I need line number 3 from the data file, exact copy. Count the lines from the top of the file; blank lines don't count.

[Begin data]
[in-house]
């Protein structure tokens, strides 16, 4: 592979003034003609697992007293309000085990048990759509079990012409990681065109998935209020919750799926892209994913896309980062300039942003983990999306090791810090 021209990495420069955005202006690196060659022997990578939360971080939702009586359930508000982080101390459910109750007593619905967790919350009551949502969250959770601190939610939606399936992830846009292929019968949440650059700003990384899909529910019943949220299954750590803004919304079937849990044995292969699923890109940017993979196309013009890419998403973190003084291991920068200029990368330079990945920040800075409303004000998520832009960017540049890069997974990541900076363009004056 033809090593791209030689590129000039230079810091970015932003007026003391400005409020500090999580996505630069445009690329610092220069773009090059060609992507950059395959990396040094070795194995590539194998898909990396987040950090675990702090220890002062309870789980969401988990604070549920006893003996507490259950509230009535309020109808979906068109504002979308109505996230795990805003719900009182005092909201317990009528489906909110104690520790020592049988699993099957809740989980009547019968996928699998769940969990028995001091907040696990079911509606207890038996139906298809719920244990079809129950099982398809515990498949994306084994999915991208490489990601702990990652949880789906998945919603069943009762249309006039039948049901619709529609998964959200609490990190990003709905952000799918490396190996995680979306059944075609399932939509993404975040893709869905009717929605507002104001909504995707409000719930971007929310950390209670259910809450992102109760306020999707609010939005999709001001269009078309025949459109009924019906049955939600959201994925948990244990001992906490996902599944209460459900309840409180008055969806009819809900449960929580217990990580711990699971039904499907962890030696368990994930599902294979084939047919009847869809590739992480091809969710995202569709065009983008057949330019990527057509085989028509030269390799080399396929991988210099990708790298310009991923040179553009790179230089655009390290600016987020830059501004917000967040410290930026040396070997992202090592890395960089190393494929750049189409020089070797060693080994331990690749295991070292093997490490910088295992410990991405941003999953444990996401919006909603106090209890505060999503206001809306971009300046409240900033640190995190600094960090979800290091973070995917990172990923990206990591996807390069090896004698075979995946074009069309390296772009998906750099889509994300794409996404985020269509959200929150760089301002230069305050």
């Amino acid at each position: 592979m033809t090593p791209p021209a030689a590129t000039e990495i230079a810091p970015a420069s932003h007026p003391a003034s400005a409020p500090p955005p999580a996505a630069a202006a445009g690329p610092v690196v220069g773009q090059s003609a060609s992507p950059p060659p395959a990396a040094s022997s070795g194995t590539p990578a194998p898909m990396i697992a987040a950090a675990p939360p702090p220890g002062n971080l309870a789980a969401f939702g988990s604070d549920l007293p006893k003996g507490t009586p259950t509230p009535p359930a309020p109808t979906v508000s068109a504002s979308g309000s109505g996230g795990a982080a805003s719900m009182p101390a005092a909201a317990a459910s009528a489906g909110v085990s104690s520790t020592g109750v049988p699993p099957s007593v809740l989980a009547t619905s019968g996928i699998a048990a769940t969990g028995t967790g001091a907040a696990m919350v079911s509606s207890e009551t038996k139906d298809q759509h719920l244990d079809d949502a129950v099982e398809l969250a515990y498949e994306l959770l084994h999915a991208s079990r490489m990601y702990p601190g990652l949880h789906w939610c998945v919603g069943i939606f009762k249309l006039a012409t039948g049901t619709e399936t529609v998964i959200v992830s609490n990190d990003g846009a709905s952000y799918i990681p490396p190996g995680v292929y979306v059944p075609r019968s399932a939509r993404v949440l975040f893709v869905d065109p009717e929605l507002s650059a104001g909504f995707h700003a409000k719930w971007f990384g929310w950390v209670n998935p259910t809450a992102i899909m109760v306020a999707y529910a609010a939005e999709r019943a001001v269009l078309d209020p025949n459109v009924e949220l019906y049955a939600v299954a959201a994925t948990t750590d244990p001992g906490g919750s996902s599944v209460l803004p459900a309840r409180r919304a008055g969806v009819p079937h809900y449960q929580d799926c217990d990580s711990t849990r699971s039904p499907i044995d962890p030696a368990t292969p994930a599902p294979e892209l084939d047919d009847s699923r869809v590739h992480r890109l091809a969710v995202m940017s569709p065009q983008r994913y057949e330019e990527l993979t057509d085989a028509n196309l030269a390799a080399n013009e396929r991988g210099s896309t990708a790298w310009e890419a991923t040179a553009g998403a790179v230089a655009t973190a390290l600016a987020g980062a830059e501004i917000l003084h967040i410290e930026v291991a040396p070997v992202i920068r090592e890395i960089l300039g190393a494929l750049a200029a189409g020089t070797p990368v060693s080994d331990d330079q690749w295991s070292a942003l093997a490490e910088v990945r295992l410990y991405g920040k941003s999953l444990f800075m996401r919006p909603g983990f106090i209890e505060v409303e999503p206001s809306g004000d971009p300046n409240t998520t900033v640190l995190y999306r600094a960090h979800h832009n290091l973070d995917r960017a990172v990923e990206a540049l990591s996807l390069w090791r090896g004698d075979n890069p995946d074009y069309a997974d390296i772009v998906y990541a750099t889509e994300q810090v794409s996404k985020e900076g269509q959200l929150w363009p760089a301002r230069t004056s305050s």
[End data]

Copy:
């Amino acid at each position: 592979m033809t090593p791209p021209a030689a590129t000039e990495i230079a810091p970015a420069s932003h007026p003391a003034s400005a409020p500090p955005p999580a996505a630069a202006a445009g690329p610092v690196v220069g773009q090059s003609a060609s992507p950059p060659p395959a990396a040094s022997s070795g194995t590539p990578a194998p898909m990396i697992a987040a950090a675990p939360p702090p220890g002062n971080l309870a789980a969401f939702g988990s604070d549920l007293p006893k003996g507490t009586p259950t509230p009535p359930a309020p109808t979906v508000s068109a504002s979308g309000s109505g996230g795990a982080a805003s719900m009182p101390a005092a909201a317990a459910s009528a489906g909110v085990s104690s520790t020592g109750v049988p699993p099957s007593v809740l989980a009547t619905s019968g996928i699998a048990a769940t969990g028995t967790g001091a907040a696990m919350v079911s509606s207890e009551t038996k139906d298809q759509h719920l244990d079809d949502a129950v099982e398809l969250a515990y498949e994306l959770l084994h999915a991208s079990r490489m990601y702990p601190g990652l949880h789906w939610c998945v919603g069943i939606f009762k249309l006039a012409t039948g049901t619709e399936t529609v998964i959200v992830s609490n990190d990003g846009a709905s952000y799918i990681p490396p190996g995680v292929y979306v059944p075609r019968s399932a939509r993404v949440l975040f893709v869905d065109p009717e929605l507002s650059a104001g909504f995707h700003a409000k719930w971007f990384g929310w950390v209670n998935p259910t809450a992102i899909m109760v306020a999707y529910a609010a939005e999709r019943a001001v269009l078309d209020p025949n459109v009924e949220l019906y049955a939600v299954a959201a994925t948990t750590d244990p001992g906490g919750s996902s599944v209460l803004p459900a309840r409180r919304a008055g969806v009819p079937h809900y449960q929580d799926c217990d990580s711990t849990r699971s039904p499907i044995d962890p030696a368990t292969p994930a599902p294979e892209l084939d047919d009847s699923r869809v590739h992480r890109l091809a969710v995202m940017s569709p065009q983008r994913y057949e330019e990527l993979t057509d085989a028509n196309l030269a390799a080399n013009e396929r991988g210099s896309t990708a790298w310009e890419a991923t040179a553009g998403a790179v230089a655009t973190a390290l600016a987020g980062a830059e501004i917000l003084h967040i410290e930026v291991a040396p070997v992202i920068r090592e890395i960089l300039g190393a494929l750049a200029a189409g020089t070797p990368v060693s080994d331990d330079q690749w295991s070292a942003l093997a490490e910088v990945r295992l410990y991405g920040k941003s999953l444990f800075m996401r919006p909603g983990f106090i209890e505060v409303e999503p206001s809306g004000d971009p300046n409240t998520t900033v640190l995190y999306r600094a960090h979800h832009n290091l973070d995917r960017a990172v990923e990206a540049l990591s996807l390069w090791r090896g004698d075979n890069p995946d074009y069309a997974d390296i772009v998906y990541a750099t889509e994300q810090v794409s996404k985020e900076g269509q959200l929150w363009p760089a301002r230069t004056s305050s």